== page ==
PPA: Estonia has denied entry to Russian dual citizen Schengen visa-holders
Holders of dual citizenship, where one of those two citizenships is of the Russian Federation, are being denied entry to Estonia on a Schengen Area visa, ERR reports, following an expected surge in numbers of people wishing to leave Russia following this weeks mobilization of reservists.
Police and Border Guard Board (PPA) spokesperson Britta Sepp told ERR on Saturday that: "It is true that Russian-Israeli citizens have also been prevented from entering the country at the border checkpoint, primarily because people have been providing false information, and there has been reason to believe that their statements about the actual purpose of the trip are not as stated."
"Border guards thoroughly examine each case individually, taking into account all the circumstances," Sepp added, in response to an ERR query on whether reports, first appearing on social media, were true, to the effect that individuals with joint Russian-Israeli citizenship would be denied entry into Estonia.
Interior Ministry: Estonia does not prevent Israeli citizens from crossing the border
The interior ministry said later on Saturday that it does not prevent Israeli citizens from crossing the Estonian border, in either direction.
Veiko Kommusaar, the ministry's Undersecretary for Internal Security, told ERR that: "People who hold dual Russian-Israeli citizenship can still move across the border, provided their movement is legal and purposeful."
"Our border checks comply with all international regulations and legislation in their activities. Border guards check the reasons those arriving at the border are doing so, and how, and for what purpose, citizens or dual citizens of other states wish to enter this country."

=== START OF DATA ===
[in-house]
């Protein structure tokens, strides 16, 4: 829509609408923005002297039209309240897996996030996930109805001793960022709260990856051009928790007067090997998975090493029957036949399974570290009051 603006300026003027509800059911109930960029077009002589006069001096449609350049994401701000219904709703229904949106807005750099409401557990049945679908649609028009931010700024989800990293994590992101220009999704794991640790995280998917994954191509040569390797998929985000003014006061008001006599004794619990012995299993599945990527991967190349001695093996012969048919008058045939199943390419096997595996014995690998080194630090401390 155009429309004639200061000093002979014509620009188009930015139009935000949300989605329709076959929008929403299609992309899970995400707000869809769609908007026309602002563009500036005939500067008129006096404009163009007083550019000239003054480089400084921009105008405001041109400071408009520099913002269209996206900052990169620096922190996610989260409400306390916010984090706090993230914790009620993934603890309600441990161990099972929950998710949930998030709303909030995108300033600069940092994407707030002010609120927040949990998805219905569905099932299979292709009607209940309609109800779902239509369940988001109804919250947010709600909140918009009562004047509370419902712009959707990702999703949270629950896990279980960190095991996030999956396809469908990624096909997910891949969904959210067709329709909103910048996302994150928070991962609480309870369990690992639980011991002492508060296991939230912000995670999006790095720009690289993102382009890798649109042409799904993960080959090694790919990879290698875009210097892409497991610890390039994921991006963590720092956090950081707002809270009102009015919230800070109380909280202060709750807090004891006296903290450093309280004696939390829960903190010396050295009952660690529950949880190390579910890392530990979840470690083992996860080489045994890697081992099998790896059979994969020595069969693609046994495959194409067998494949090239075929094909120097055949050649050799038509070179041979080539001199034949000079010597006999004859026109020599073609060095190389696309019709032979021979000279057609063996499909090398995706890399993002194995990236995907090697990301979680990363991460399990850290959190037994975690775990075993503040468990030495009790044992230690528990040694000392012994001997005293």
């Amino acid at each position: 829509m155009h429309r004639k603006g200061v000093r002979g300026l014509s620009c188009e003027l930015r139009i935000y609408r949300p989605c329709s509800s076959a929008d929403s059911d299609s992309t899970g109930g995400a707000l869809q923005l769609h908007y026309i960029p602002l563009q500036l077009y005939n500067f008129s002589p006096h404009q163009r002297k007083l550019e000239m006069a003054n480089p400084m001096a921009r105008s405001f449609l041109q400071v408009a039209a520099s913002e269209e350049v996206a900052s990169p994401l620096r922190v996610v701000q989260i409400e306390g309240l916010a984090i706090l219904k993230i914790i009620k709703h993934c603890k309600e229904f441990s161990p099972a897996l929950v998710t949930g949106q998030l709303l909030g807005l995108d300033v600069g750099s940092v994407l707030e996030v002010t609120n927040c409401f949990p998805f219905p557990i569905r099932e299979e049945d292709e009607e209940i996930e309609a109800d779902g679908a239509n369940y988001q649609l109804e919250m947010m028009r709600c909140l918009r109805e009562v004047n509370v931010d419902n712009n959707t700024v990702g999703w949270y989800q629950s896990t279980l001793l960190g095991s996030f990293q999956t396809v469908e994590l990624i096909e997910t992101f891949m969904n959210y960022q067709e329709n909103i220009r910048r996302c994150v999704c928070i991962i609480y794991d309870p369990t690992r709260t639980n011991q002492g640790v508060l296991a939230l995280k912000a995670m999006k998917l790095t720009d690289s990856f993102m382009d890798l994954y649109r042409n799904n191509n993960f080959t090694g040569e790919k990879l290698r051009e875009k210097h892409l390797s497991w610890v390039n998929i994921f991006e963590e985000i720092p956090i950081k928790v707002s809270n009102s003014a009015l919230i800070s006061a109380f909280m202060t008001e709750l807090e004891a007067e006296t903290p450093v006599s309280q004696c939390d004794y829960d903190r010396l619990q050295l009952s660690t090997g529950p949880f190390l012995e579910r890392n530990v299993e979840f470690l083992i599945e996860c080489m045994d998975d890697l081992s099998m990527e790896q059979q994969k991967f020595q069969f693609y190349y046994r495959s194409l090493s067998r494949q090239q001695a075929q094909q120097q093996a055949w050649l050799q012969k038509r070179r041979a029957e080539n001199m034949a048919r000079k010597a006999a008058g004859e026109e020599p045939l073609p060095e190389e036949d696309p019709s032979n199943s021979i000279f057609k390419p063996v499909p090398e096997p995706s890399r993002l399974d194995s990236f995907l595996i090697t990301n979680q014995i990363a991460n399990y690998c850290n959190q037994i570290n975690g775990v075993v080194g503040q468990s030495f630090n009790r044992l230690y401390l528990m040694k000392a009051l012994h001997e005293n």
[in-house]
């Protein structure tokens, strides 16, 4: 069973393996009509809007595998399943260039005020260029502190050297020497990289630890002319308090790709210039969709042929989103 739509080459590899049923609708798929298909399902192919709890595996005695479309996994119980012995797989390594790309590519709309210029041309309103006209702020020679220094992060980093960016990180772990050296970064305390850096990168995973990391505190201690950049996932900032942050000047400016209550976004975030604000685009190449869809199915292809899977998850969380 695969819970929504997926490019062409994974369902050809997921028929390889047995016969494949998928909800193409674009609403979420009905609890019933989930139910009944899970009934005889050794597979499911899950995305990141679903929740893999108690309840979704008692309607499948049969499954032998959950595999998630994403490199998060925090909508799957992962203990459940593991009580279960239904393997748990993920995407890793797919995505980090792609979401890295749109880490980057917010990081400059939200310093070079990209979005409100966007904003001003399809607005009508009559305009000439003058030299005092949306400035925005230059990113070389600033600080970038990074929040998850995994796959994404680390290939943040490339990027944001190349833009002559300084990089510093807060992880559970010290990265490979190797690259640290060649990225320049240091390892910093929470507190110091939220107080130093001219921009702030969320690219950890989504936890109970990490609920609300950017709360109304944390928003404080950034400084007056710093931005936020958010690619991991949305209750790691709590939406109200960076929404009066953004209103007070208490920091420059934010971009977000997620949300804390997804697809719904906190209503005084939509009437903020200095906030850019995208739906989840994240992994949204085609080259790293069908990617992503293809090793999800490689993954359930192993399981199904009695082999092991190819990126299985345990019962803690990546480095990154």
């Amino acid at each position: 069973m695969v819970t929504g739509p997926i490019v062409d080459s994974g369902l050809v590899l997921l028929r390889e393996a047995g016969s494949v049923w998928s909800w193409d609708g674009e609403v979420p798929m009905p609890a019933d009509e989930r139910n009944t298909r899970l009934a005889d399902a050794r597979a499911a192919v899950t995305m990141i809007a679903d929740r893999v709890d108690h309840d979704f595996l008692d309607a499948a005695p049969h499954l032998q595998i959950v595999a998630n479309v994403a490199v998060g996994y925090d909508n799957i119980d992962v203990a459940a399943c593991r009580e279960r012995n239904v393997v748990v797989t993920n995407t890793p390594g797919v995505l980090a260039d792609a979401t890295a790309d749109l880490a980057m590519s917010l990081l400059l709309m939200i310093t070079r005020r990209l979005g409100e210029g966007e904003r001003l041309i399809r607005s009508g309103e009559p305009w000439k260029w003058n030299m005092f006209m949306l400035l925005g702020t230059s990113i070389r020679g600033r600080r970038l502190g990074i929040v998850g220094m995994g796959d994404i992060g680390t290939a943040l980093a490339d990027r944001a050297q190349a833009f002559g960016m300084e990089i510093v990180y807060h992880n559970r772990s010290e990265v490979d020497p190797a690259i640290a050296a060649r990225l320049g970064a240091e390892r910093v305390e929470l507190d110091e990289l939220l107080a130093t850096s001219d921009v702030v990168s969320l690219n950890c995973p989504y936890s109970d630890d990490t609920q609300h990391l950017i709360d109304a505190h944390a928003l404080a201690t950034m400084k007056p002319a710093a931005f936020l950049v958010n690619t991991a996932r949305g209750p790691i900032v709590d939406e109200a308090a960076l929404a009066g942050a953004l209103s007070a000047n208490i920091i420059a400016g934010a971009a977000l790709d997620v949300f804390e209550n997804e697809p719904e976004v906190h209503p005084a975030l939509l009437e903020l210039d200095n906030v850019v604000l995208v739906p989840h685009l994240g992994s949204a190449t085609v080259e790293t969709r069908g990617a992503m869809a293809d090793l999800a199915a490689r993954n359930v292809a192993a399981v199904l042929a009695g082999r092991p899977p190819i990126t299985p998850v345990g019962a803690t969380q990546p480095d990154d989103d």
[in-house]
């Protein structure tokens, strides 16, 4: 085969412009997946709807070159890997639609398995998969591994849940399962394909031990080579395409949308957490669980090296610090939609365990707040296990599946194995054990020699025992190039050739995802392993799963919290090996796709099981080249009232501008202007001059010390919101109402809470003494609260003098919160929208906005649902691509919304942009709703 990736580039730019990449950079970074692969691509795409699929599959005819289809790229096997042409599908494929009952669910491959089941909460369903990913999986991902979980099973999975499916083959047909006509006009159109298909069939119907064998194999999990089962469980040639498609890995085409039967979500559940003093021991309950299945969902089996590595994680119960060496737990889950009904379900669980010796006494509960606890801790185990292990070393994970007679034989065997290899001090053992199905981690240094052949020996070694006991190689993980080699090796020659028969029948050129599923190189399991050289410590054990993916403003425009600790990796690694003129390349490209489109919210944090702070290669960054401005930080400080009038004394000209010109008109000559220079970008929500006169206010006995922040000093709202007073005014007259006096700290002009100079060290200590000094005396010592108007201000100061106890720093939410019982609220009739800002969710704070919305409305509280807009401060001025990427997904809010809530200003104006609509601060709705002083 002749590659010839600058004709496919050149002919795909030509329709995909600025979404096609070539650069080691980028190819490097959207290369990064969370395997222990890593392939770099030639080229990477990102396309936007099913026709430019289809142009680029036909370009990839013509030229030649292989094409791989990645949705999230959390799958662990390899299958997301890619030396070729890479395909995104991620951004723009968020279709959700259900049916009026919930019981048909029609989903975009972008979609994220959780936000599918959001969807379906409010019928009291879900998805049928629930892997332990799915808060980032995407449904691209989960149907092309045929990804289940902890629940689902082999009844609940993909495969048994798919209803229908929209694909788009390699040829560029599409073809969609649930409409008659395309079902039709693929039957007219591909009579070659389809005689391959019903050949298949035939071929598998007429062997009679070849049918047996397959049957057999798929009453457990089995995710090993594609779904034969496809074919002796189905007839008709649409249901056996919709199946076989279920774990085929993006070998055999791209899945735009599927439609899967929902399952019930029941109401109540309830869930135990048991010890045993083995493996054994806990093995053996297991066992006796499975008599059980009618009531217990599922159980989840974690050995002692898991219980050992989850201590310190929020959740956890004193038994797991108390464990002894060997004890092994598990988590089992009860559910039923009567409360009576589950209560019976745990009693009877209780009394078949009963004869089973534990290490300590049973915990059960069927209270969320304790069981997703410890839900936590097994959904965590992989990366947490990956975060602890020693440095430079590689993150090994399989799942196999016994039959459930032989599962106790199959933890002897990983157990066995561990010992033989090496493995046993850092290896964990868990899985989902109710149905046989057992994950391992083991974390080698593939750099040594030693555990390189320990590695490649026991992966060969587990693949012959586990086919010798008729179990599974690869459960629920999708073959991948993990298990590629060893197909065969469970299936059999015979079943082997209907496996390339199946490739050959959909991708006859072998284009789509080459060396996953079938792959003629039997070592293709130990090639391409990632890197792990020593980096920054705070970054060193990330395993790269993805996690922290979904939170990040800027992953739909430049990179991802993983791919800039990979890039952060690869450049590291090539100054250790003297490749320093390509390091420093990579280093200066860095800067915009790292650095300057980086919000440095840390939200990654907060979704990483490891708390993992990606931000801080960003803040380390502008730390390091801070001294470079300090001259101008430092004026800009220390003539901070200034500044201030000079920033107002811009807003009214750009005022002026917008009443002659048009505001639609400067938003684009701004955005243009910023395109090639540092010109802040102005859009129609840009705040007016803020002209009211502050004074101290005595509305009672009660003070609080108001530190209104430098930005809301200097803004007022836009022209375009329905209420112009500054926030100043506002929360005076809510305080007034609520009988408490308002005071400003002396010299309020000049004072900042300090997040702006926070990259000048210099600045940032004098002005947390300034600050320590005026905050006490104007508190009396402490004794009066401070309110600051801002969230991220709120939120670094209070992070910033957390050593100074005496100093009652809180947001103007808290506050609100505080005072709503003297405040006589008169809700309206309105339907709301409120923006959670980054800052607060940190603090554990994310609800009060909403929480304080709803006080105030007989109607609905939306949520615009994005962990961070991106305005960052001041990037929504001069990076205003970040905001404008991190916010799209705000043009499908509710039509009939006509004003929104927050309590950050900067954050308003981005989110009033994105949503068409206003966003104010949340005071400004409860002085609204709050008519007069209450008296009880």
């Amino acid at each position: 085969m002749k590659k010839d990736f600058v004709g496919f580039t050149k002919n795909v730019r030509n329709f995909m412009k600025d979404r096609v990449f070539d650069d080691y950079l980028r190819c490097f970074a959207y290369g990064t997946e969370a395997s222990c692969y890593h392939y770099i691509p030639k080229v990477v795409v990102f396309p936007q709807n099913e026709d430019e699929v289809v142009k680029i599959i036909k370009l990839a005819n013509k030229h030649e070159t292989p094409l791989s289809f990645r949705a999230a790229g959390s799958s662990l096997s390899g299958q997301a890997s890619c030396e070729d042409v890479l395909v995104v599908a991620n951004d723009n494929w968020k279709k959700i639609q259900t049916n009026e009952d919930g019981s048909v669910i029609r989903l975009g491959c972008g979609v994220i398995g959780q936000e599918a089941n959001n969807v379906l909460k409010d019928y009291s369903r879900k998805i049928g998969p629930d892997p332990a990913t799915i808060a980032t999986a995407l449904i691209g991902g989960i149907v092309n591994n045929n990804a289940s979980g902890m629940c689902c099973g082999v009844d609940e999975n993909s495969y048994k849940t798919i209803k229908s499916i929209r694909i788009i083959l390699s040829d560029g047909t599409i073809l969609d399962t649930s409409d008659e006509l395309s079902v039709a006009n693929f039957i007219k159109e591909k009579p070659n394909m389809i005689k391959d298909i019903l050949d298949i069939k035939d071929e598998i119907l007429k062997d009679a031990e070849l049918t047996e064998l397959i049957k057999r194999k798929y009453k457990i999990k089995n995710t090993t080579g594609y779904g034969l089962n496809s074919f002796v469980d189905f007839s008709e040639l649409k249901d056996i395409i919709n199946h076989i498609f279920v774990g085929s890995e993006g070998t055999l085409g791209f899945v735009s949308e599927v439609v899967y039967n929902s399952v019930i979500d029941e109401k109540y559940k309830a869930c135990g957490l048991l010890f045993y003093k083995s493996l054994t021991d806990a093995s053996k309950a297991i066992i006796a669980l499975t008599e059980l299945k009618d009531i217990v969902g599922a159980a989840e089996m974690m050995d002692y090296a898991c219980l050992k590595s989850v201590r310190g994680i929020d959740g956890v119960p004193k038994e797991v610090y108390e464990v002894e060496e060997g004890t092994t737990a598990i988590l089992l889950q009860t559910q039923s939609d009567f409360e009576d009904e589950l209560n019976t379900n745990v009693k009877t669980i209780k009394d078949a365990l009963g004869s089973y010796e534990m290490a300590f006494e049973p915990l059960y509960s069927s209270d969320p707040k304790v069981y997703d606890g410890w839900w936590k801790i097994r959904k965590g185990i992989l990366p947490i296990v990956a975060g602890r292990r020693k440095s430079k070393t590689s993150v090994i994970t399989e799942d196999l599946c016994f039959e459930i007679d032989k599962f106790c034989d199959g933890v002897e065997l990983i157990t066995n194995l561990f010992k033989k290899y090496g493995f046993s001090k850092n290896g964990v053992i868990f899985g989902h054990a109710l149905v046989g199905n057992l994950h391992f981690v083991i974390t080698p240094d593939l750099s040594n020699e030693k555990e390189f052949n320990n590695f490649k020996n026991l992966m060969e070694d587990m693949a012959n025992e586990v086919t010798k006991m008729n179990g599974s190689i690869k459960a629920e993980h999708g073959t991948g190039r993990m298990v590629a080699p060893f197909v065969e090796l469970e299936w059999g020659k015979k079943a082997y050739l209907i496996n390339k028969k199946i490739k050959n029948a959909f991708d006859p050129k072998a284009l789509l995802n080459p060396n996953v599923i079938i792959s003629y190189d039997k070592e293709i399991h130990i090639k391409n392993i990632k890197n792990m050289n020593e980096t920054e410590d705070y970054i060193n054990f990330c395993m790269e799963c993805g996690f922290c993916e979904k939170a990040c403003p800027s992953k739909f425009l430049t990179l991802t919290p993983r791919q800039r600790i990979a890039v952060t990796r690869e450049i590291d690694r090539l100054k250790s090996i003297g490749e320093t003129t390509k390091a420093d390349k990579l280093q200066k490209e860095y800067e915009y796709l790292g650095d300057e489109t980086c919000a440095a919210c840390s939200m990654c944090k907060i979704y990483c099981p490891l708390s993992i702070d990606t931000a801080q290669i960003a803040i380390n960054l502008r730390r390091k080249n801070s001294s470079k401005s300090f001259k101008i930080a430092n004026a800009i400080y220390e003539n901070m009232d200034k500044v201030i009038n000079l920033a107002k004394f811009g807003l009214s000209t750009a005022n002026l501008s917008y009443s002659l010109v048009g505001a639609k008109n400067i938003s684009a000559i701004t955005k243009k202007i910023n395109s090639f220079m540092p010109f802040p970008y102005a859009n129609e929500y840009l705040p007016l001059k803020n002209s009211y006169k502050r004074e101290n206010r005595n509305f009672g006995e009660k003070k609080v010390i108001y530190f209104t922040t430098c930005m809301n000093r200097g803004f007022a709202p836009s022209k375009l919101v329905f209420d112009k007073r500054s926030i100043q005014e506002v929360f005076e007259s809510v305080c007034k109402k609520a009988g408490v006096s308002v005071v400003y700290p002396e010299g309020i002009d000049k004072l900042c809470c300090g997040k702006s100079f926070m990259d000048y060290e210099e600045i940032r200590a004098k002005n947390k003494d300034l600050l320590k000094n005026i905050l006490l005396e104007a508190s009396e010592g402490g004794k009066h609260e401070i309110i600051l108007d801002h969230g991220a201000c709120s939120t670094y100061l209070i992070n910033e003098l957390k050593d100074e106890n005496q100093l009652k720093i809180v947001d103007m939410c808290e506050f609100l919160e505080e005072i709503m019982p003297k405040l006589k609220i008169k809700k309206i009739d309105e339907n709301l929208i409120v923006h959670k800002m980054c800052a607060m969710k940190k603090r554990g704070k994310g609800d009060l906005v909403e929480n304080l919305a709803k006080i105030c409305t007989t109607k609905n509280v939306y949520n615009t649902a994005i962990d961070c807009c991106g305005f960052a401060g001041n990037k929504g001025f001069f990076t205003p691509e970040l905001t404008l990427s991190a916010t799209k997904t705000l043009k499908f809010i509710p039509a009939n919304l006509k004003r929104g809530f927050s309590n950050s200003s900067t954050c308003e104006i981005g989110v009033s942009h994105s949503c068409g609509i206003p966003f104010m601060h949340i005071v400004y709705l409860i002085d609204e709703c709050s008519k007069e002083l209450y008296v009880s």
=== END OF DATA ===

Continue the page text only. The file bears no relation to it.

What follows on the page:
Officials check each individual thoroughly and on a case-by-case basis, Kommusaar added, while anyone providing false information or false statements regarding the true purpose of the trip across the border into Estonia will be denied entry, has happened in the situation noted above.
"That is what has happened. These decisions are taken regardless of nationality or citizenship. I can confirm that all decisions are made with the safety and security of Estonia. and the entire Schengen area, uppermost in mind," Kommusaar went on.
Estonia, along with Poland, Latvia and Lithuania, closed their borders to Russian citizens holding Schengen tourist visas, in a ruling which came into effect Monday, September 19.
Russian leader Vladimir Putin Wednesday morning announced a part-mobilization of military reservists, which is thought to have led to an uptick in people leaving the country rather than be called up.
The move is seen as an escalation of the current phase of the Ukraine conflict, following the large-scale invasion from February 24.
Russia's defense minister estimated the call-up would affect around 300,000 people.
Russia generally does not permit dual citizenship; Israell permits dual citizenship in some cases, such as for diaspora Jews who have a right to return.
This article was updated to include comment from Veiko Kommussaar at the Ministry of the Interior.
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Editor: Andrew Whyte